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The Fine Art of Cleaning Survey Data

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Blog Page - Jibunu

The Fine Art of Cleaning Survey Data

Market research projects come in all shapes and sizes from surveys with 100 respondents to data mining projects with thousands, or even millions of records. Projects like these are conducted for many reasons, but there are consistent threads running through all of them. This post focuses on one of those threads, the concept of data cleaning.

The three stages of data cleaning

Stage One: Questionnaire Design

As a process, data cleaning actually begins well before the project has been fielded or the data extracted from a database. With survey research, the cleaning process begins with the design of the questionnaire. There are many ways to ask a respondent a question, but we as researchers need to focus on those ways that yield the least amount of bias. Questions that are written in a concise and objective manner, that a respondent can easily understand, will help to minimize error and the amount of subsequent data cleaning. At the questionnaire design stage, researchers should pay attention to:

  1. The type of questions used. Certain question types minimize bias when compared to a standard such as Likert scale question. They include constant sum, rank order, and semantic differentials. Consider these question types where appropriate.
  2. Make sure categories are as exhaustive as possible and include an "other please specify" option. All respondents should be able to answer the question via an appropriate answer choice, which could include “not applicable”. Make sure categories do not overlap, e.g. 20 – 29, 30 – 39, etc.
  3. Align your question types with your research agenda. If you are trying to estimate an average value via a multiple regression then you will need numeric data. Age, height, weight, salary, sales price, and market share are examples of variables that could be asked in an open numeric format. They could also be asked via a numeric ordered category, e.g. $15,000 - $19,999. If open numeric data is called for then expect to spend time replacing outliers and missing data with estimated values.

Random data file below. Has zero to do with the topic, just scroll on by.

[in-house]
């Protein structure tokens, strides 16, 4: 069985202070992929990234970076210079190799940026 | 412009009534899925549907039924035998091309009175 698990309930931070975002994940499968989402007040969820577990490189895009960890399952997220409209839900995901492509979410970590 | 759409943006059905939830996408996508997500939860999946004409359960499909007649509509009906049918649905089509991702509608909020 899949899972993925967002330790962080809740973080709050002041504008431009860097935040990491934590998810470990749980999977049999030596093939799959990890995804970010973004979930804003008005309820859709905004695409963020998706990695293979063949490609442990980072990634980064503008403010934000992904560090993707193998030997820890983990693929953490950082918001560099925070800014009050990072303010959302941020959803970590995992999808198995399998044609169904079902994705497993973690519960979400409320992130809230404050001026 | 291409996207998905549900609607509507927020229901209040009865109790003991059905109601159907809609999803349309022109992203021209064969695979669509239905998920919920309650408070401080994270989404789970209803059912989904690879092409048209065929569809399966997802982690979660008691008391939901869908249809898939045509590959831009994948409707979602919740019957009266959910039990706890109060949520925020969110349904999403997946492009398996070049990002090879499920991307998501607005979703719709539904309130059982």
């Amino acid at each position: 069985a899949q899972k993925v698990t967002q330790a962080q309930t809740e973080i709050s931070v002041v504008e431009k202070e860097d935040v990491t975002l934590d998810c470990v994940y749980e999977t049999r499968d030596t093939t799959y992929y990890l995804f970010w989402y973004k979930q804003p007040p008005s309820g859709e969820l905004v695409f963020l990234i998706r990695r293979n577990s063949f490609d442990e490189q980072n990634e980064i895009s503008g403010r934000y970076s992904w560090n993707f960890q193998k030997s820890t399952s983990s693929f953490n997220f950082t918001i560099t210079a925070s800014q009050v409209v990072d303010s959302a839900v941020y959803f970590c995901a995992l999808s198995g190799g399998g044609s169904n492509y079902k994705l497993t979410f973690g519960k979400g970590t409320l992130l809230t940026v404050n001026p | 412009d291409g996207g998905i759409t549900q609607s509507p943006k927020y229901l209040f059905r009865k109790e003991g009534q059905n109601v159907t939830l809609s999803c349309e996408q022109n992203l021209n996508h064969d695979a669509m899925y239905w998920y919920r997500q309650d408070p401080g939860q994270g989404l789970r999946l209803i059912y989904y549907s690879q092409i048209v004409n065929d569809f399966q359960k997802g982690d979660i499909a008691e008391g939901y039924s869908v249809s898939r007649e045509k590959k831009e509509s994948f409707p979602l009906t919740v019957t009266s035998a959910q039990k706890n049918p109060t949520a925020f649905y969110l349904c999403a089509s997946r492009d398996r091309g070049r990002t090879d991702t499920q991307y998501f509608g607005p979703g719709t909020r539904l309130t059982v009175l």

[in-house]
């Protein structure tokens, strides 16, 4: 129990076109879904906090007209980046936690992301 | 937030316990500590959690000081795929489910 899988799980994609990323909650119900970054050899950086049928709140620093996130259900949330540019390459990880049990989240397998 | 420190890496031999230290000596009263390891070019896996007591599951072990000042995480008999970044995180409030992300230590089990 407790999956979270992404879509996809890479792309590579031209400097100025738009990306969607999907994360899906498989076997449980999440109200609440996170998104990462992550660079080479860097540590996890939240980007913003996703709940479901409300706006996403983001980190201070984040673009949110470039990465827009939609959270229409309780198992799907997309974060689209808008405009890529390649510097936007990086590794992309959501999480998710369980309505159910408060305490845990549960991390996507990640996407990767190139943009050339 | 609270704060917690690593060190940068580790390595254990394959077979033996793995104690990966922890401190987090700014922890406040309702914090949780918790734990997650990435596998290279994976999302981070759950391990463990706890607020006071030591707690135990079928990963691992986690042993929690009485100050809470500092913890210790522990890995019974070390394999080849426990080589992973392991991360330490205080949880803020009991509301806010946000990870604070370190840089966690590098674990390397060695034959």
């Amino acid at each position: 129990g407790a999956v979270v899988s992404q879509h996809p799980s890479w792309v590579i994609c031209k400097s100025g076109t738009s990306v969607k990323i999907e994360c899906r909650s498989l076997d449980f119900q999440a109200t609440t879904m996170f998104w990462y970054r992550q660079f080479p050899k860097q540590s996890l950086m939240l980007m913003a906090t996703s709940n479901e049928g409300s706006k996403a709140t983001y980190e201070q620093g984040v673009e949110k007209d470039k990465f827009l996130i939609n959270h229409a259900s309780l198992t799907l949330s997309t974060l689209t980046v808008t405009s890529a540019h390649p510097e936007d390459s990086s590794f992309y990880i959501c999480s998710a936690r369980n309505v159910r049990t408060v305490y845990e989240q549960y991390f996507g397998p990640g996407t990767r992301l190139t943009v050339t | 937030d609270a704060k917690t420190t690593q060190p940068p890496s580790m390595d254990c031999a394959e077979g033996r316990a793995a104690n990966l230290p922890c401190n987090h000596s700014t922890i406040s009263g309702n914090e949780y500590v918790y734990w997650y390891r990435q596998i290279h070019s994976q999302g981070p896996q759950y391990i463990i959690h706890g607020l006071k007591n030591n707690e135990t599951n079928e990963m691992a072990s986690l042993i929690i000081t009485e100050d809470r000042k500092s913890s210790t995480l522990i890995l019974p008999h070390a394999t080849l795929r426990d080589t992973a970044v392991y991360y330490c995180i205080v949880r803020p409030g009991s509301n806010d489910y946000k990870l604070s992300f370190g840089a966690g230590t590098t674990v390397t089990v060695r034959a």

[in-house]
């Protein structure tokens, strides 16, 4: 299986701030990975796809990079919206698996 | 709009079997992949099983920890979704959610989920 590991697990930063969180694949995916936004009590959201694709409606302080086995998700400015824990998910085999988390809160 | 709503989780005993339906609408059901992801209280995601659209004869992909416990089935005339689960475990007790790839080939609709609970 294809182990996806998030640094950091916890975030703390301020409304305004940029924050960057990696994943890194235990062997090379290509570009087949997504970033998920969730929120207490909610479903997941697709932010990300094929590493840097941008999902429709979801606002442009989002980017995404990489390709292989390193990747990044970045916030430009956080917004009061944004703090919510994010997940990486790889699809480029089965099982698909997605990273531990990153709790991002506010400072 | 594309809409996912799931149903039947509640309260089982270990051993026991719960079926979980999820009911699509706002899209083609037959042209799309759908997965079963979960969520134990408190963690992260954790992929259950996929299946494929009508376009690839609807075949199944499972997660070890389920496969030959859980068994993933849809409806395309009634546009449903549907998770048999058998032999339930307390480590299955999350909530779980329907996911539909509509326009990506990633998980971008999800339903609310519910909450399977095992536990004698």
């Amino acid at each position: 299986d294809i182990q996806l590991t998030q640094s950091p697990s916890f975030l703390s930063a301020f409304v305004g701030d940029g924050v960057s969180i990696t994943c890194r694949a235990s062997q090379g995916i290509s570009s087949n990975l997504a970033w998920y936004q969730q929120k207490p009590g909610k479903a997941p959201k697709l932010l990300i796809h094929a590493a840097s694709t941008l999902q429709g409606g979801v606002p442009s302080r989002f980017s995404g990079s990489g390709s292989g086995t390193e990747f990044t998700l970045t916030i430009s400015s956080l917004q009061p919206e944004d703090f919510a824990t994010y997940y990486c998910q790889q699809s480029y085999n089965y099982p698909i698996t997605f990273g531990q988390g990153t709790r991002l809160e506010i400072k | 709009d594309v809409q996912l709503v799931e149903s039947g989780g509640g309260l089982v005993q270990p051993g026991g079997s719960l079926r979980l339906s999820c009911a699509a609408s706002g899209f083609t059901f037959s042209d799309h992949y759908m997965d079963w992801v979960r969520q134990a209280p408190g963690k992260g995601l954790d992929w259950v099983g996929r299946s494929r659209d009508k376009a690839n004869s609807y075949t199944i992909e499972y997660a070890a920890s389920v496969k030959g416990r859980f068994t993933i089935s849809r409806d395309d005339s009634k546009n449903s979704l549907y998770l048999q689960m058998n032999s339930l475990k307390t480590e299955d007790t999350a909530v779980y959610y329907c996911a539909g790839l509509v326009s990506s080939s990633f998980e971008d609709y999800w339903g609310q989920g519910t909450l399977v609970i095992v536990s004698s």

4. Where appropriate, make use of branching logic. Respondents who are not qualified to answer a question set should not see the questions. Logic can be used to move them to the next question they are eligible to answer.

Once the data has been collected there are two additional stages of data cleaning. One is optional, but highly called for, and the second is mandatory. These two stages can be viewed as file structure cleaning and data set cleaning.

Stage 2: File Structure Cleaning

If you use an online survey platform then chances are you will want to engage in file structure cleaning. This step will not impact the results of any data analysis conducted, but it will impact the ease of understanding your reporting. When online survey platforms export data to Excel, a text format (CSV or .txt), or a statistical package such as SPSS or SAS, they frequently try to include as much of the question text as possible in the variable label field (or column header for text or Excel). Again, this will not impact your analysis, but it will impact the ease of reading banner tables or crosstabs. For example, a question in your survey may read:

How likely are you to recommend dining at Le Chateau Widget to your family, friends, or colleagues?

This is appropriate for the survey, but when reporting, it is much easier to replace the original question with: